This article has helped confirm that I do not have to think positive all the time as is often expected and unfortunately this is me now so if people can't handle me having negative, down days I cannot use energy on this. I am allowed to grieve for the life I had, the life I want, which is not to be embroiled in stage 4 cancer, and to grieve for my young family's future. In between my positivity and strength I am allowed to feel the way I do on some days when the waves of grief and devastation crash over me and sometimes continue their onslaught all day. What I have learned though is that on these days I know I can make it out of the other side and pick myself up ready for battle again and as long as I do, our family unit will survive for now. I cannot fix this but I will

Sunday 21 February 2016

A - Z of my year with breast cancer – just for fun…… ~ Tracey

Be the first to comment!

A – is for Apple everything – iPad, iPhone, iMac! Don’t know what I would have done without them all. Also for crazy curly Afro hair – seriously it’s just growing out and I’m going to look like a member of the Jackson Five if it doesn’t calm down soon! And Adventures yet to happen!

B – is for Boob – just hope to have a matching pair at some point! Blue Butterflies, Blankets, Bed and Beach! love the beach – I need to get there soon! Blogging and Blogs! Both writing mine and reading a lot of other amazing people’s blogs really help.

C – is for Cuddles with Clover, Coconut, Chocolate, Candles, Cake, Cinderella (my favourite fairytale) and Courage – you need a lot of this with cancer!

D – is for Doggies and Daffodils – both make me so happy!

E – is for Eating, Exercise and E-bay – all of these make me feel good!

F– is for Friends and Family as I couldn’t be doing this without all of your support and help. Also cosy Fires, Fairytales – love a happy ending, Facebook, Flowers, Florida (as you know we hope to get back there – always good to have a dream!), Faith that I’ll get better, but also Fear of the unknown.

G – is for God (I really hope there is one and he can get me through this) and Garden because it makes me happy!

H – is for HER2+ and Herceptin – bad as it is, I’m also lucky I can have this treatment. Crazy Hormones too! But best of all Happiness and Holidays!

I – is for injections – lots – I am like a human pin cushion and my veins ache! Also for Implant of new boob, and Italy as we hope to visit!

J – is for Juicing! Beetroot and spinach literally saved my bloods last year!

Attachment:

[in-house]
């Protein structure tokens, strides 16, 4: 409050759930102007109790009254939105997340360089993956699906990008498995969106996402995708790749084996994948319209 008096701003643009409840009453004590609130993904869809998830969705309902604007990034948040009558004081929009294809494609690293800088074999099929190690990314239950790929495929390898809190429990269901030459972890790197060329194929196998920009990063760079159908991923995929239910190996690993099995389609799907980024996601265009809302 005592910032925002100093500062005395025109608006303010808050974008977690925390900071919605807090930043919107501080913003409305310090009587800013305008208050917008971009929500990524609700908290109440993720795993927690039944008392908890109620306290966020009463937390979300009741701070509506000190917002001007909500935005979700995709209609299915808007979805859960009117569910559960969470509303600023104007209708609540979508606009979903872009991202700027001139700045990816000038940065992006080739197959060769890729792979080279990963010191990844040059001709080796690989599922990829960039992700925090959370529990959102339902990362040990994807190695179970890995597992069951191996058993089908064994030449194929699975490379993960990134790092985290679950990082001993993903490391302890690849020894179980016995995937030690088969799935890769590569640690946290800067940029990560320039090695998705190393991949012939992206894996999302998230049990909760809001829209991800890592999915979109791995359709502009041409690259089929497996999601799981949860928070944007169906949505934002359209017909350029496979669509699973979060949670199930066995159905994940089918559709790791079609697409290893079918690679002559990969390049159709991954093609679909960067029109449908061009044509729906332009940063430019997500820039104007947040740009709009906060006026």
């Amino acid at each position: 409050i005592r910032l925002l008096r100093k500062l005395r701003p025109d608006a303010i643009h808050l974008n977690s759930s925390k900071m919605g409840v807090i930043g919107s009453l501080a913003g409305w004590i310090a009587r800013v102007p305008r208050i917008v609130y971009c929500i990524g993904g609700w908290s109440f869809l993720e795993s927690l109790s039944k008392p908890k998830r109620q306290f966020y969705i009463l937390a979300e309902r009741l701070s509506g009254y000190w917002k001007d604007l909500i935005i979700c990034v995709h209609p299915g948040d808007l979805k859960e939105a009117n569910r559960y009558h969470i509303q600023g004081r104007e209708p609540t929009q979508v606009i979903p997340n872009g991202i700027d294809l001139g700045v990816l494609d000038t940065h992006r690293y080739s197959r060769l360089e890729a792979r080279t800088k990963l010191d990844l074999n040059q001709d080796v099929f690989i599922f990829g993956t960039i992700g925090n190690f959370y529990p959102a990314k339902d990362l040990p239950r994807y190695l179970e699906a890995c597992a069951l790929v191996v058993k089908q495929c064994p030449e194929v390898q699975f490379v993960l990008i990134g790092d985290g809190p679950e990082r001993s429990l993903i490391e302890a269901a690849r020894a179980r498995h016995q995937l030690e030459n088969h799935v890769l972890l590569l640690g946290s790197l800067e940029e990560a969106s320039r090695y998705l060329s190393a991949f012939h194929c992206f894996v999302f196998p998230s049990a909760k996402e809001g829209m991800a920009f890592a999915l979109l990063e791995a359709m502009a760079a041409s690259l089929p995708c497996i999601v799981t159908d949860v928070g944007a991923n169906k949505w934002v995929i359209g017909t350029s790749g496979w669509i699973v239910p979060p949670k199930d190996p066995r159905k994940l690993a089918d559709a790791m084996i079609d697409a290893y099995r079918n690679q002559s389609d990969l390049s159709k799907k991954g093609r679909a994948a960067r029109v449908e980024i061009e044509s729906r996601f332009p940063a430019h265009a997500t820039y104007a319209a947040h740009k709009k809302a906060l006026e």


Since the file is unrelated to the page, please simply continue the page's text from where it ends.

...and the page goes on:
K – is for Keep smiling even when it’s really bad and Keep going. Kindness that has been shown to me and my family, and for Kale – which is helping to keep my bloods good – it’s amazing!!

L – is for my Love of Life – cancer does that to you! and of course Lemons! I am totally addicted to lemons – and they’re meant to be good for you too!

M – is for Mermaids, Miracles, Music, Massage, Muga Scans, Making Memories and of course my lovely March Marvel 2015 gang! love you girls!

N – is for NutriBullet and New – as in new me, new boob, new way of thinking, just new!

O – is for One step and day at a time! It’s the only way to do it now! Also for Odd – I feel and look odd – I’m an ‘even’ person so this is difficult for me!

P – is for Phil (my hubby – he’s been amazing), Positive thinking, Pizza and of course Photos and Pictures!

Q – is for Quilts – to keep me busy! always good to have a hobby and to give the children a keepsake.

R – is for Reading, Relaxing and Resting.

S – is for Swimming which helps me to cope with the pain, Sunshine which never fails to cheer me up and warm my bones and Strength to deal with this.  Also Sewing, Socks to keep my feet warm, and Spinach which I eat every day like Popeye!

T – is for Tattoo – which I hope to get to decorate my new boob, and for Turkey – what an amazing family holiday we had there!

U – is for Universe and the Unknown – cancer makes you think a lot!

V – is for Vows, which we hope to renew on a nice beach – not sure when or where yet though!

W – is for Warm (it helps with the pain), Work which I love and gives me a bit of normality and routine and of course Weddings! I love a wedding!

X – is for X-rays and scans – all sorts – have to have lots of these!

Y – is for Yoga which helps the mind, body and spirit – everyone should try!

Z – is for Zoladex – bit of love and hate here but it has allowed me the option of having other medication to keep the cancer away so it has to be on the list.

Z is also for Zombies! ha ha.  May sound crazy but we’ve just started watching the Walking Dead.  I hate horror movies but this is absolutely brilliant! It reminds me that things could always be worse (bit like watching Sky news too!) – you see the world could be over run with Zombies chasing us which is much worse than cancer!! I also love the special effects – really should have worked in the movies!

You can read more about Tracey's experiences at her blog:

Monday 15 February 2016

Who do you think you are? ~ Tamsin

Be the first to comment!

When I was growing up, the word ‘cancer’ was always said in hushed tones. Although I knew that my aunt had developed breast cancer in her fifties and that my nana died of breast cancer, the C-word was not something that we talked about openly in my family. My sister and I were referred to a genetics specialist in our twenties and we both remember the doctor’s parting words - “You have nothing to worry about. Go, live your life!” So we did.